Angilbert (fl. ca. 840/50), On the Battle Which was Fought at Fontenoy

The Law of Christians is broken,
Blood by the hands of hell profusely shed like rain,
And the throat of Cerberus bellows songs of joy.

Angelbertus, Versus de Bella que fuit acta Fontaneto

Fracta est lex christianorum
Sanguinis proluvio, unde manus inferorum,
gaudet gula Cerberi.

Thursday, March 25, 2010

St. Augustine of Hippo: Eternal Law Everywhere, Part 1

ST. AUGUSTINE INVOKES THE CONCEPT of the lex aeterna in many of his writings outside his justly famous Confession. In view of the massive corpus of St. Augustine's work, our effort to gather together and discuss some of them cannot represent itself to be exhaustive. Although we may not be able to see each Augustinian lex aeterna tree in the Augustinian lex aeterna forest, at least we can see a sufficient number of Augustinian lex aeterna trees so as to recognize the species. In this blog entry, we will focus on the most commonly cited texts that are referred to, outside the Confessions, where St. Augustine mentions the eternal law. We will introduce these texts with a background of what was the basis for St. Augustine's concept of the eternal law. In one sense, St. Augustine's notion of the eternal law is Platonically-derived, or at least it may be said to have similarities to Platonic and Stoic philosophical notions. As Crowe puts it, "St. Augustine thinks of [the eternal law] in terms of his teaching on the ideas in the mind of God, the archetypal Platonic forms that he saw, not in a world apart [as did Plato and his followers] but in the Divine Intellect, as the 'enduring and unchanging forms of everything that comes to be or could come to be.'" Crowe, 64. That is not, however, to suggest that St. Augustine did not fundamentally believe that the concept of the eternal law was contained in the revealed word of God. St. Augustine understood the concept of the eternal law as being part of and parcel, indeed, one of the basic parts and parcels, of the Christian world view as it was revealed in nature (through reason) and revelation (through faith).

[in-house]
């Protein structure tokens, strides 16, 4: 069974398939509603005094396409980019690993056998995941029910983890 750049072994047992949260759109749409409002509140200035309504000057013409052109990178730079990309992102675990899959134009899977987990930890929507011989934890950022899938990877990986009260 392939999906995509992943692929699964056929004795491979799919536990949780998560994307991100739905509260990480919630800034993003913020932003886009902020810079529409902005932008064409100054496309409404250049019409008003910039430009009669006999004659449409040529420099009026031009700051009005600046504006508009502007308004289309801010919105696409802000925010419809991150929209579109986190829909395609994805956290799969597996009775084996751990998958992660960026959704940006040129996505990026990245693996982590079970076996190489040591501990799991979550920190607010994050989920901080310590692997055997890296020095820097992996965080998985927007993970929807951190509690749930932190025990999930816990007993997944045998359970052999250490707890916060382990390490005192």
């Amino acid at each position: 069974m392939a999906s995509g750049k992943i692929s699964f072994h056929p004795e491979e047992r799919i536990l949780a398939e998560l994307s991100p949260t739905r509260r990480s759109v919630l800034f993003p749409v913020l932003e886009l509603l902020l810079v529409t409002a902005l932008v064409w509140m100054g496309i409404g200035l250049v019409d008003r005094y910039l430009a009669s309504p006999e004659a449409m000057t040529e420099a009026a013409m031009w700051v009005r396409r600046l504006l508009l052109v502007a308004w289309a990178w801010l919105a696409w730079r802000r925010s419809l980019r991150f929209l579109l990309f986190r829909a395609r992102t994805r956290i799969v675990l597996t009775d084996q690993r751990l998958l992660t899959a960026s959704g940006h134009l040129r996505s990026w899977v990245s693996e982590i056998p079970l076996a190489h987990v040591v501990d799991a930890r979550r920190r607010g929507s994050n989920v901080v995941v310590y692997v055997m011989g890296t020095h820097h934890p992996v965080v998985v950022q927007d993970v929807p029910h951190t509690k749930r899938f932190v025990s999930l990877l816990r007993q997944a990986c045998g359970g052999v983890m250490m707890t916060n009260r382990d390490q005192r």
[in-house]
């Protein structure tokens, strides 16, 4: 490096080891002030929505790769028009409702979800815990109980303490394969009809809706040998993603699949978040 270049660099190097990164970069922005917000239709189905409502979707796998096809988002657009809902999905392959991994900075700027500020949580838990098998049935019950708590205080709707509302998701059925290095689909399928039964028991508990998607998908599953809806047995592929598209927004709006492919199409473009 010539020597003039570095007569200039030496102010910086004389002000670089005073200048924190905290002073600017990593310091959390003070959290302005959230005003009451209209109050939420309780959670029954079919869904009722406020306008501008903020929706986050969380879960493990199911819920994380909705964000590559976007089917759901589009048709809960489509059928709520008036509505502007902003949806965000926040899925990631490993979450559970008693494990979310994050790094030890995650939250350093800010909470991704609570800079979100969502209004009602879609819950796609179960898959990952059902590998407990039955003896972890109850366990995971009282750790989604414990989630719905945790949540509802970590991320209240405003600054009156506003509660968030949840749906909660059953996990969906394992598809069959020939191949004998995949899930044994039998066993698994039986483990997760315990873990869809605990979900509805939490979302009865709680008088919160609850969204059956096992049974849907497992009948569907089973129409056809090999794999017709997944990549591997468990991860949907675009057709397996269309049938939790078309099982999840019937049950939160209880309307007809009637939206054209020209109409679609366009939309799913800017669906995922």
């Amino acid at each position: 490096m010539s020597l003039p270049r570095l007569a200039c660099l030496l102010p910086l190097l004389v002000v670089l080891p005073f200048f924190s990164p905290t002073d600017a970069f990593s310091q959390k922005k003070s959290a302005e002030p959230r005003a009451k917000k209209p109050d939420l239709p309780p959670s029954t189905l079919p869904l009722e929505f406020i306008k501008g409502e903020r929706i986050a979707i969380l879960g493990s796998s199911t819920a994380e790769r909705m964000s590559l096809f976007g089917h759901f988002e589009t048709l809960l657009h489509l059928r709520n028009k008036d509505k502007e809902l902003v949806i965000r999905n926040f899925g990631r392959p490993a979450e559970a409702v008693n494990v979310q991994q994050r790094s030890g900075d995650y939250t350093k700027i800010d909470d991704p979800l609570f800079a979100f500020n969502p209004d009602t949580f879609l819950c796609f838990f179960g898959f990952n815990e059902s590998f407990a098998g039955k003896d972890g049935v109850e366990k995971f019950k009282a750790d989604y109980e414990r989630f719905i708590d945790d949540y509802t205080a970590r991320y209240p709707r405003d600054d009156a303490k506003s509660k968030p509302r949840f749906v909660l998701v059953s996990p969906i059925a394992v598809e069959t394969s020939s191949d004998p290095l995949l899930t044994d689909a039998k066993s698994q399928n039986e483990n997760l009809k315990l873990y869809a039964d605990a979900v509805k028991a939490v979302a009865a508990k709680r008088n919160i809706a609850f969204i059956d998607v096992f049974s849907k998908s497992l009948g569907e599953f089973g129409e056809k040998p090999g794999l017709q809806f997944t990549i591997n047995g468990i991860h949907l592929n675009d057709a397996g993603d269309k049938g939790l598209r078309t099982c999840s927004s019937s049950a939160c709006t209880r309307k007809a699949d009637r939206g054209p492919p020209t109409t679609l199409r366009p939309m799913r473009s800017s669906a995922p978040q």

St. Augustine believed he found the source for the eternal law in, and ties the notion of the eternal or universal law to, the concept of the Divine Wisdom in Scripture. The two are succinctly equated in his De Diversis Questionibus Octoginta Tribus (On Eighty-Three Diverse Questions), in Question No. 79, where he discusses the acts of Pharaoh's magicians relative to the Mosaic miracles: Est enim lex universatatis divina sapientia. De div. quest., 79. "For the universal law is divine wisdom." What this did was join (with proper modification) the Heraclitean/Stoic/Platonic/Plotinian/Ciceronian notions of eternal order and law with the Judaeo-Christian (especially Johannine) notions of a transcendent, personal God as revealed in the Old Testament, and most notably, in the New Testament, in Christ. Crowe, 62 (citing A. Schubert passim and Truyol y Serra, 80-88.).

St. Augustine of Hippo

For St. Augustine, all creation--that is all existence, all life--was both ruled and preserved by a providential God, and this implied law, the eternal law. The "laws of the most high God preserve and govern," summi Dei legibus contineri et gubernari. De div. quest., 46.

The notion of the law in God's providential rule is even more clearly stated in St. Augustine's treatment of the questions arising from the Hebrew taking of the Egyptian gold and silver in Question No. 53, where the eternal law, as it relates to rational creation, is equated with the natural law.